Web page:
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    Alkali-silica reactivity causes cracking in a concrete bridge column.

Q: We received a request to submit proof that our aggregates are not alkali-silica reactive. We've never seen this type of request before in our area. They required ASTM C1260 testing, which we completed and failed. What do we do now?

A: Issues surrounding alkali-silica reactivity (ASR) of aggregates are occurring in many areas where concrete producers were not historically required to produce such data. ASR is a reaction between the alkalies in the cement and silica in the aggregates. This reaction causes a gel which expands when water is available. The issues are related to more distressed concrete structures exhibiting ASR.

In the past there were few areas where ASR was a concern. But now, almost every state has seen a concrete structure with ASR damage. Also, engineers work in multiple states, so if they encounter ASR issues in one state, they will use that experience in all of their future projects.

Discussion surrounding ASR is increasing. The Federal Highway Administration and the American Association of State Highway and Transportation Officials have issued reports and guidelines to deal with reactive aggregates. ASTM and ACI are also working on documents to help the industry understand how to deal with ASR.

If you are not aware of the requirements or test methods dealing with ASR, you should learn them. Tackling ASR in the concrete industry is key to producing sustainable concrete, and building structures and pavements with long life and low maintenance.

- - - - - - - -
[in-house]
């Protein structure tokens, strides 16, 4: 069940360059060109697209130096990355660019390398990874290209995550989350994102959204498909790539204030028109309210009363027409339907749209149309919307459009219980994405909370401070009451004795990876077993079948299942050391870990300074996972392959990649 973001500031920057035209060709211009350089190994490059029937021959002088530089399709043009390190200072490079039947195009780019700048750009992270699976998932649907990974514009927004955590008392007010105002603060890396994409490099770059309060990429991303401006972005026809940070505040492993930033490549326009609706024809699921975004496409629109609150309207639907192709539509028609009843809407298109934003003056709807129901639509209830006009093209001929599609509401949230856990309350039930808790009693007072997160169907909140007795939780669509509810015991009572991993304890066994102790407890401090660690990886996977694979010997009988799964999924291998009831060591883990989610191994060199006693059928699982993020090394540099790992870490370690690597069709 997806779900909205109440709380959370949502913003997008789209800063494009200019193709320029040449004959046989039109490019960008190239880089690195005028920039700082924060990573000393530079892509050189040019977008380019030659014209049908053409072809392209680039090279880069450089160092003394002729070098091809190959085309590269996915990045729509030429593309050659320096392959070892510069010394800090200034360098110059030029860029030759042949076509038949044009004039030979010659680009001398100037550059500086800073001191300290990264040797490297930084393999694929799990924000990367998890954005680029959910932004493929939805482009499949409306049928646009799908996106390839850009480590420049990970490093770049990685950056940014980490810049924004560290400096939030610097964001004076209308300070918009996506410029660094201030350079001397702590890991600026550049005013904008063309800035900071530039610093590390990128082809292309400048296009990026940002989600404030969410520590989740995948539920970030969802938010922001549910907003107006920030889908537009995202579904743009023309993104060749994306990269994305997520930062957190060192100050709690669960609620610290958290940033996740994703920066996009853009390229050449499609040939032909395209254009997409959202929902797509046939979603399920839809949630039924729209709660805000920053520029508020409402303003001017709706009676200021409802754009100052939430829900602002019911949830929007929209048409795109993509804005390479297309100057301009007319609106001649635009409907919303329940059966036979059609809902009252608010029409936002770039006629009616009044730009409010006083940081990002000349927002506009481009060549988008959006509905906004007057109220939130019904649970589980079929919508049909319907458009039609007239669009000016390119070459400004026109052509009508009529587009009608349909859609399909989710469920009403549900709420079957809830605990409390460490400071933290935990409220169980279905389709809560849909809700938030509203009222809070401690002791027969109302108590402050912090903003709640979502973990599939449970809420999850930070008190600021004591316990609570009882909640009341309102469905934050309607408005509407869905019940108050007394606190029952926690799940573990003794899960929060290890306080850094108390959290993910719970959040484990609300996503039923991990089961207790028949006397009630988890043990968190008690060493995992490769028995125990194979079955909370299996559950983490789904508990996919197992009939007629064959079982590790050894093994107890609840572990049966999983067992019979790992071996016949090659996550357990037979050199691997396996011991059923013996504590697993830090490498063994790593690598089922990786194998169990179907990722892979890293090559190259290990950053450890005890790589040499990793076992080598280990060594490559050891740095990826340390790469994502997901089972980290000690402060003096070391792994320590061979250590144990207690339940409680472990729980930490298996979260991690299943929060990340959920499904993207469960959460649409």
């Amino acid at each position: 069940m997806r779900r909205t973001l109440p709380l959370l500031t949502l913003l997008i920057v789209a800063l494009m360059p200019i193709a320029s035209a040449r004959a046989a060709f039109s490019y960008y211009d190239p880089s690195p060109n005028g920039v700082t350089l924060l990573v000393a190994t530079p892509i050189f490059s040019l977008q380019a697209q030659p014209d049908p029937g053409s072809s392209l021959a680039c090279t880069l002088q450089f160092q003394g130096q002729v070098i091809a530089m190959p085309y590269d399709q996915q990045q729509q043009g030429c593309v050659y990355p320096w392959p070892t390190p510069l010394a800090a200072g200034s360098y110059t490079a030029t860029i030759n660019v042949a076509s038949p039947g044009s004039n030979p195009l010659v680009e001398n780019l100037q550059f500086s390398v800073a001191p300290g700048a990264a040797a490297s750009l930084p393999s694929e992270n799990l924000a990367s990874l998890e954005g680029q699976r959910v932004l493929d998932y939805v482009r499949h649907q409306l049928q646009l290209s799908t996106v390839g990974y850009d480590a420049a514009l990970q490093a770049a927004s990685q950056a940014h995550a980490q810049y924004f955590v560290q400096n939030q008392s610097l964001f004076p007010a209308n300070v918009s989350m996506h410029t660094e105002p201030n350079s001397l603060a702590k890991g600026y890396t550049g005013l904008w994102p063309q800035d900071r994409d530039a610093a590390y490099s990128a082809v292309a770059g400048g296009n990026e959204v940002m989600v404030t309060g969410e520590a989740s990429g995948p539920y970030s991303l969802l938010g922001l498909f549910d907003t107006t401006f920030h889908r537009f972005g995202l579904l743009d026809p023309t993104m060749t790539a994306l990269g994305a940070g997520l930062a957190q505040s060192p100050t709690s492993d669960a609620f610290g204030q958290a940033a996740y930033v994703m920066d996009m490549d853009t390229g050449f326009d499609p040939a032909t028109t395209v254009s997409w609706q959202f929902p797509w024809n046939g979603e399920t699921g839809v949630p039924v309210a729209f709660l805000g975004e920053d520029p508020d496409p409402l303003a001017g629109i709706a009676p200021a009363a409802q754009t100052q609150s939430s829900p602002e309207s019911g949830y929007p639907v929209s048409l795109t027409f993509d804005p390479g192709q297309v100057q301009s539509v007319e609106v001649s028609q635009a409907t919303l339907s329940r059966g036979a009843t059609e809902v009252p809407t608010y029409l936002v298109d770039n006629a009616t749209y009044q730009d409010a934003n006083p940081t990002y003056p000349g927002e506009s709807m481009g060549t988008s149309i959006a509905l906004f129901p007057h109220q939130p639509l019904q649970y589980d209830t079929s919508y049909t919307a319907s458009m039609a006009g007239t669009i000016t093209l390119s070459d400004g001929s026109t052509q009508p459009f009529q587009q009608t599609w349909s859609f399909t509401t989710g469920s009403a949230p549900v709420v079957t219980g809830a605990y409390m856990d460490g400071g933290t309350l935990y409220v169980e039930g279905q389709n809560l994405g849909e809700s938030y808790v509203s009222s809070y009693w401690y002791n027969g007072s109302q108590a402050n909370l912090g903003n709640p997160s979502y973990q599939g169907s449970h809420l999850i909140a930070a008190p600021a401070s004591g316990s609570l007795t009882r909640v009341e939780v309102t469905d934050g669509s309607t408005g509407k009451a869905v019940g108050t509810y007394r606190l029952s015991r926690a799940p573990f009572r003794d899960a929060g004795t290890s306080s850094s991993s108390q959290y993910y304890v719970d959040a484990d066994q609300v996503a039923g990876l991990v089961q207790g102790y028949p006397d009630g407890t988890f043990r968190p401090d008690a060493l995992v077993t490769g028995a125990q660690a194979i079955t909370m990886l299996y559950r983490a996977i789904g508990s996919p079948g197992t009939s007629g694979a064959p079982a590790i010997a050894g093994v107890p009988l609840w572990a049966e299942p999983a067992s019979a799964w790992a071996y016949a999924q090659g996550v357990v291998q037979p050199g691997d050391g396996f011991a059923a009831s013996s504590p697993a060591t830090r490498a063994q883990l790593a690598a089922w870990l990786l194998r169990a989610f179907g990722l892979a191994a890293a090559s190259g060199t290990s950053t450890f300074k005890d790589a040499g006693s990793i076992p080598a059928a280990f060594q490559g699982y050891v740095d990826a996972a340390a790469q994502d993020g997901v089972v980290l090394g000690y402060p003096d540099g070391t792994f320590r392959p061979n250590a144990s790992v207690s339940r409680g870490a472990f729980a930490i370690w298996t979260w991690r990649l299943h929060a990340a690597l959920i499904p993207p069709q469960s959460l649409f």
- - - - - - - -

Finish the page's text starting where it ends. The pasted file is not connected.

Now back to the question at hand. The ASTM C1260 aggregate test does not have the best track record. It classifies about 50 percent to 60 percent of aggregates as potentially reactive when they are not. This test accelerates the reaction two ways: by increasing the alkali loading and increasing the temperature.

The increased alkali loading is higher than the alkali loading found in any field conditions. This increase provides a continuous supply of alkali to the mortar sample and possibly causes aggregate particles to react that would not typically react.

The increased temperature is perhaps a greater issue with the test. High temperature liberates more silica from reacting than what would be liberated at ambient temperatures. Often, the reactive elements of silica-based aggregate are strained from heat and pressure in geologic formations. Increasing the heat energy in the test, to a lesser degree, mimics these changes.

For these reasons, the test method actually states: “When excessive expansions are observed, it is recommended that supplementary information be developed to confirm that the expansion is actually due to alkali-silica reaction.”

Additionally, when describing ASTM C1260, the annex of ASTM C33, Standard Specifications for Concrete Aggregate, states: “Results of this test method should not be used for rejection of aggregates unless it has been established using the sources of supplementary information cited in the test method that the detected expansion is actually due to alkali-silica reaction.”

Basically, when a result of potential reactivity is provided using ASTM C1260, we don't know if the aggregate is reactive, and we need to do more work to find out.